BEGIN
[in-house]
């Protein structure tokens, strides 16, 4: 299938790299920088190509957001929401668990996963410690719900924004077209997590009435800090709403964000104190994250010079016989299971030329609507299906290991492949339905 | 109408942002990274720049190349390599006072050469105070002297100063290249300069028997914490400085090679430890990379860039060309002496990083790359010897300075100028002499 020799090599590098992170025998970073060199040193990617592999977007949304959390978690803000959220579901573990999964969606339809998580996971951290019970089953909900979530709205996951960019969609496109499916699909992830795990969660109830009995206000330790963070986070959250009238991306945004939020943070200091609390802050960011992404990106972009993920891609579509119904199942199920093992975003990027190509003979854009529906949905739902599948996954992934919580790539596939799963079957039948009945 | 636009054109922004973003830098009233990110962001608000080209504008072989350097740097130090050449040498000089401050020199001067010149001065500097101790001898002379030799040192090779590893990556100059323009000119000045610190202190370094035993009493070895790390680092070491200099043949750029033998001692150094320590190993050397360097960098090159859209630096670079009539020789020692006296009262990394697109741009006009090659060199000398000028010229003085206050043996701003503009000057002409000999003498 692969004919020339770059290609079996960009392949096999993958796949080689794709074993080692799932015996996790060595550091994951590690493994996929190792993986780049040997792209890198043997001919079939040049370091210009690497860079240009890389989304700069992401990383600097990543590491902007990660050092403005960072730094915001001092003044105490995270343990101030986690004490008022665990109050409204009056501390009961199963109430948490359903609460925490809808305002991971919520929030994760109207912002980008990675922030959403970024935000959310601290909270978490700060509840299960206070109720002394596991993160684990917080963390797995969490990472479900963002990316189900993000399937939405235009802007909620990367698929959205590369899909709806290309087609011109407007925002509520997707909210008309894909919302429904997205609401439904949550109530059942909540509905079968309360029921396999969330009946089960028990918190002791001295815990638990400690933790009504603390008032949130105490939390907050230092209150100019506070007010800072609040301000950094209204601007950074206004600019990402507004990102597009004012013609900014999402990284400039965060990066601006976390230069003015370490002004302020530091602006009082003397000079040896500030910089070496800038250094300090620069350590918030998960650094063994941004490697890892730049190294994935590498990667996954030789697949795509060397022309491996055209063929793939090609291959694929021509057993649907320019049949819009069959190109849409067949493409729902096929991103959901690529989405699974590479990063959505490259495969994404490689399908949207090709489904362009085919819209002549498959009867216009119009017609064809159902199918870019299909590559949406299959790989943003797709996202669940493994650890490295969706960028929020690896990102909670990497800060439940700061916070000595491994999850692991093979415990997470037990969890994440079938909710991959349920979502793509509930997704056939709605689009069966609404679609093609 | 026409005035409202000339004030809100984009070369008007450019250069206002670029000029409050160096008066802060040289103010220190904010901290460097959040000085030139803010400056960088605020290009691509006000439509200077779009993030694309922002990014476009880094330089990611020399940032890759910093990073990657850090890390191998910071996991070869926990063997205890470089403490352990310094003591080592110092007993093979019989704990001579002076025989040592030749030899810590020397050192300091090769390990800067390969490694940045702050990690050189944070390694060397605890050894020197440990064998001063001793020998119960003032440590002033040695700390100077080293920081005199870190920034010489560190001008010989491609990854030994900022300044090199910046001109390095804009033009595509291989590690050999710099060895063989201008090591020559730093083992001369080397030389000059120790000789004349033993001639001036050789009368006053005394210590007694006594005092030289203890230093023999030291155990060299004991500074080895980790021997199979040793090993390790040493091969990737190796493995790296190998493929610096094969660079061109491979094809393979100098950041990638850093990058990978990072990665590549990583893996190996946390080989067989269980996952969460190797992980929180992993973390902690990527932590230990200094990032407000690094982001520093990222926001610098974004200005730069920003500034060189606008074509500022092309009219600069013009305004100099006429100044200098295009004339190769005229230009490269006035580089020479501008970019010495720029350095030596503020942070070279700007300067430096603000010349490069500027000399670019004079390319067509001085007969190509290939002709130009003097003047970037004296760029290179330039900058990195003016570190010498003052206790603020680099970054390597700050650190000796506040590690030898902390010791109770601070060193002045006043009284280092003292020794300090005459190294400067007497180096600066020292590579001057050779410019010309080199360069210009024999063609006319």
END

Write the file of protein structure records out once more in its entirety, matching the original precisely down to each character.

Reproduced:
[in-house]
């Protein structure tokens, strides 16, 4: 299938790299920088190509957001929401668990996963410690719900924004077209997590009435800090709403964000104190994250010079016989299971030329609507299906290991492949339905 | 109408942002990274720049190349390599006072050469105070002297100063290249300069028997914490400085090679430890990379860039060309002496990083790359010897300075100028002499 020799090599590098992170025998970073060199040193990617592999977007949304959390978690803000959220579901573990999964969606339809998580996971951290019970089953909900979530709205996951960019969609496109499916699909992830795990969660109830009995206000330790963070986070959250009238991306945004939020943070200091609390802050960011992404990106972009993920891609579509119904199942199920093992975003990027190509003979854009529906949905739902599948996954992934919580790539596939799963079957039948009945 | 636009054109922004973003830098009233990110962001608000080209504008072989350097740097130090050449040498000089401050020199001067010149001065500097101790001898002379030799040192090779590893990556100059323009000119000045610190202190370094035993009493070895790390680092070491200099043949750029033998001692150094320590190993050397360097960098090159859209630096670079009539020789020692006296009262990394697109741009006009090659060199000398000028010229003085206050043996701003503009000057002409000999003498 692969004919020339770059290609079996960009392949096999993958796949080689794709074993080692799932015996996790060595550091994951590690493994996929190792993986780049040997792209890198043997001919079939040049370091210009690497860079240009890389989304700069992401990383600097990543590491902007990660050092403005960072730094915001001092003044105490995270343990101030986690004490008022665990109050409204009056501390009961199963109430948490359903609460925490809808305002991971919520929030994760109207912002980008990675922030959403970024935000959310601290909270978490700060509840299960206070109720002394596991993160684990917080963390797995969490990472479900963002990316189900993000399937939405235009802007909620990367698929959205590369899909709806290309087609011109407007925002509520997707909210008309894909919302429904997205609401439904949550109530059942909540509905079968309360029921396999969330009946089960028990918190002791001295815990638990400690933790009504603390008032949130105490939390907050230092209150100019506070007010800072609040301000950094209204601007950074206004600019990402507004990102597009004012013609900014999402990284400039965060990066601006976390230069003015370490002004302020530091602006009082003397000079040896500030910089070496800038250094300090620069350590918030998960650094063994941004490697890892730049190294994935590498990667996954030789697949795509060397022309491996055209063929793939090609291959694929021509057993649907320019049949819009069959190109849409067949493409729902096929991103959901690529989405699974590479990063959505490259495969994404490689399908949207090709489904362009085919819209002549498959009867216009119009017609064809159902199918870019299909590559949406299959790989943003797709996202669940493994650890490295969706960028929020690896990102909670990497800060439940700061916070000595491994999850692991093979415990997470037990969890994440079938909710991959349920979502793509509930997704056939709605689009069966609404679609093609 | 026409005035409202000339004030809100984009070369008007450019250069206002670029000029409050160096008066802060040289103010220190904010901290460097959040000085030139803010400056960088605020290009691509006000439509200077779009993030694309922002990014476009880094330089990611020399940032890759910093990073990657850090890390191998910071996991070869926990063997205890470089403490352990310094003591080592110092007993093979019989704990001579002076025989040592030749030899810590020397050192300091090769390990800067390969490694940045702050990690050189944070390694060397605890050894020197440990064998001063001793020998119960003032440590002033040695700390100077080293920081005199870190920034010489560190001008010989491609990854030994900022300044090199910046001109390095804009033009595509291989590690050999710099060895063989201008090591020559730093083992001369080397030389000059120790000789004349033993001639001036050789009368006053005394210590007694006594005092030289203890230093023999030291155990060299004991500074080895980790021997199979040793090993390790040493091969990737190796493995790296190998493929610096094969660079061109491979094809393979100098950041990638850093990058990978990072990665590549990583893996190996946390080989067989269980996952969460190797992980929180992993973390902690990527932590230990200094990032407000690094982001520093990222926001610098974004200005730069920003500034060189606008074509500022092309009219600069013009305004100099006429100044200098295009004339190769005229230009490269006035580089020479501008970019010495720029350095030596503020942070070279700007300067430096603000010349490069500027000399670019004079390319067509001085007969190509290939002709130009003097003047970037004296760029290179330039900058990195003016570190010498003052206790603020680099970054390597700050650190000796506040590690030898902390010791109770601070060193002045006043009284280092003292020794300090005459190294400067007497180096600066020292590579001057050779410019010309080199360069210009024999063609006319």